It's Forza Horizon 5 full release day! Everyone is excited about racing in the Mexican landscape. But most cars are pretty poor out of the box. How can you make them something worth racing?
Here's a look with one of YouTube's best tuners, ConnerSpeed6!
Tuning in Forza Horizon 5
Tuning in Forza Horizon 5 is a little bit of a dark art. You want to have the fastest car possible but keep to a certain Performance Index and make sure your car is in the correct class. How do you know which upgrades bring you the best value? Let's take a look with a quick off-road build.
One way to find out is to go through all of the tuning options and note down how much the PI changes for each upgrade. This is a bit of a long and thankless task! Another way is to just use tunings created by other players. But then you can't change them to suit your tastes or a particular route. Let's learn some tuning secrets!
Front, rear, or all wheel drive?
Here's the simple answer to the drivetrain layout question. Unless you have a specific reason to keep the car's default layout, all wheel drive is still the way to go in Forza Horizon 5.
Drifters might want rear wheel drive for particular builds. In C or D class racing, there might be cars that need to stick with front wheel drive to keep the PI low enough. But for pretty much every race build, you'll want to convert your car to all wheel drive still.
Let's talk tyres. As every racing fan knows, your contact with the ground is one of the most important factors. There's no point in having a thousand horsepower if you can't transmit that to the road! For this off-road racer, we'll go for the rally tyres.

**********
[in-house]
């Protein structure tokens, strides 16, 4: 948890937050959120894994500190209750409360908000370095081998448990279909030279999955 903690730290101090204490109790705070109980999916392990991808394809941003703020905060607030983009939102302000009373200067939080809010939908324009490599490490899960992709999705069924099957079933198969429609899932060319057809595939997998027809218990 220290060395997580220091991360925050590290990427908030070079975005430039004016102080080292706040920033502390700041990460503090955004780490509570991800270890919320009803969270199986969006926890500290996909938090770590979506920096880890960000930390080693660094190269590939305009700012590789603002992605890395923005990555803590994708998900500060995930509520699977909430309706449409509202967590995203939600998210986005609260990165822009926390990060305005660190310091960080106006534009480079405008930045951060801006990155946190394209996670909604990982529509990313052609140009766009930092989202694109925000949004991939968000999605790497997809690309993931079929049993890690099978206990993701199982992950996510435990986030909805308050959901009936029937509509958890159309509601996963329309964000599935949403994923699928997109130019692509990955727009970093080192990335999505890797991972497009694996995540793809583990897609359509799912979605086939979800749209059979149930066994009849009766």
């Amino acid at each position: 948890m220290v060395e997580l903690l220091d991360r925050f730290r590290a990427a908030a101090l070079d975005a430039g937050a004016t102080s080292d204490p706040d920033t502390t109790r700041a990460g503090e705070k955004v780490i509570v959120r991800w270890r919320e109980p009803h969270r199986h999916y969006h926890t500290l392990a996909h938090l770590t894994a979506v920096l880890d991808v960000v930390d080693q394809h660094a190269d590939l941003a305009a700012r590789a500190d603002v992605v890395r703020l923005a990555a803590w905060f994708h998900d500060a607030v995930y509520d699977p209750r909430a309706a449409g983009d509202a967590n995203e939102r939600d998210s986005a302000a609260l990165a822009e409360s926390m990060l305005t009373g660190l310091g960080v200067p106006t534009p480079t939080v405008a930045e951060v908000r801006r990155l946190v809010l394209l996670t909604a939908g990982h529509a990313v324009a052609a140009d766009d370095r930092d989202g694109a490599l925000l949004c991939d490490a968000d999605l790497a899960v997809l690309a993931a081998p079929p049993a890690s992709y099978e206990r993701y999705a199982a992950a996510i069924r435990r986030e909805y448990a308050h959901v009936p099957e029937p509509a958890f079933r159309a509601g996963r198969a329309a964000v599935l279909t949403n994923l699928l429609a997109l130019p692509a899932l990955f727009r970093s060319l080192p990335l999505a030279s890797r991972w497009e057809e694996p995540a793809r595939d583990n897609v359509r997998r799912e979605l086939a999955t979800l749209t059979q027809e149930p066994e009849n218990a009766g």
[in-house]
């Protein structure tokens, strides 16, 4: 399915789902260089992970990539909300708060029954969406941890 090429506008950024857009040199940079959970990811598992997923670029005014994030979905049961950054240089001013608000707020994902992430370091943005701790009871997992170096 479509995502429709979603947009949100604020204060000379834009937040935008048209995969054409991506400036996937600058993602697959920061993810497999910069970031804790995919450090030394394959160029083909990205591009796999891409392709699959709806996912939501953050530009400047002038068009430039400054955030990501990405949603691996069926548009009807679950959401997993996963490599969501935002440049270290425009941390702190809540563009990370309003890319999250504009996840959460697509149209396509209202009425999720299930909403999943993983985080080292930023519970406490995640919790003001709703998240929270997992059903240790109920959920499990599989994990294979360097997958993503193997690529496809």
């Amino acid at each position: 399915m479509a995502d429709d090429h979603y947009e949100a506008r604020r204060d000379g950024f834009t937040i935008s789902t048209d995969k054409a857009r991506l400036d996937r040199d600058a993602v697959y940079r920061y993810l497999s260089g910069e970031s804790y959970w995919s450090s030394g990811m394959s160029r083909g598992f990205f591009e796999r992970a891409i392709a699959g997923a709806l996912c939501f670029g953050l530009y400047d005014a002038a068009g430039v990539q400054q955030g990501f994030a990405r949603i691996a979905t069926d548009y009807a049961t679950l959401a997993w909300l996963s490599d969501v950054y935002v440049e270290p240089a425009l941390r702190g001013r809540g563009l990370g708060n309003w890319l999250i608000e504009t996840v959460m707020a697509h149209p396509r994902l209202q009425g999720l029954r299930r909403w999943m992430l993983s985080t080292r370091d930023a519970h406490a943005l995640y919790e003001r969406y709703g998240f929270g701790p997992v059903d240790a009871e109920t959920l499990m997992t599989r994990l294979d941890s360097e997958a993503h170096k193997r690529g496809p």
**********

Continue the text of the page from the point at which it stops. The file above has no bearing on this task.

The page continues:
Sometimes tyre choice can be counter-intuitive, particularly for your PR Stunt builds. The incredible Koenigsegg Jesko tuning by Don Joewong Song uses offroad tyres but achieves some of the highest highway top speeds in the game! But generally, we'll be best off using the tyres that intuitively seem to be the appropriate choice.
Once we've selected tyres, we'll want to unlock as many of the tweaking options as we can while keeping the car in the correct performance class. Change your transmission for the race one. Don't throw the ten-speed gearbox at the car for the sake of it! For most classes and race types, there's little to be gained with having all those gears.
We'll also want to upgrade the brakes, suspension, and differential to unlock those tuning options. These are the basic upgrades you'll do on most of your racing builds.
Aiming for the right PI
Some upgrades have a big PI cost, others barely change the performance index of your car. Your job now is to identify the combination that gets you the best power and grip for the least PI, keeping it within about ten or so either side of your target. Upgrade your engine to the one with the most power but keeping it nearest your target PI. We can then make the little tweaks to the weight of the car and things like that to best use our PI budget.
For example, wider front tyres have a big PI cost, but widening the rear tyres barely makes a difference. So let's leave the front tyres as-is. You'll find it's a similar story with engine upgrades. You can gain horsepower by changing the pistons, intake, and other options. But some of these don't gain a lot of horsepower while using a lot of PI.
Once you've made these changes, you can use the wheel choices and weight adjustment options to raise or reduce your PI just right for the class you intend to race the car in.
Making the final tweaks
We could write many articles about getting your tyre pressures and gear ratios just so. But you'll be best off watching Conner explain his process and how to understand your telemetry! Here's the video:
The last thing to do is take your car to a race! Make sure to give yourself a pat on the back for winning in a build you created.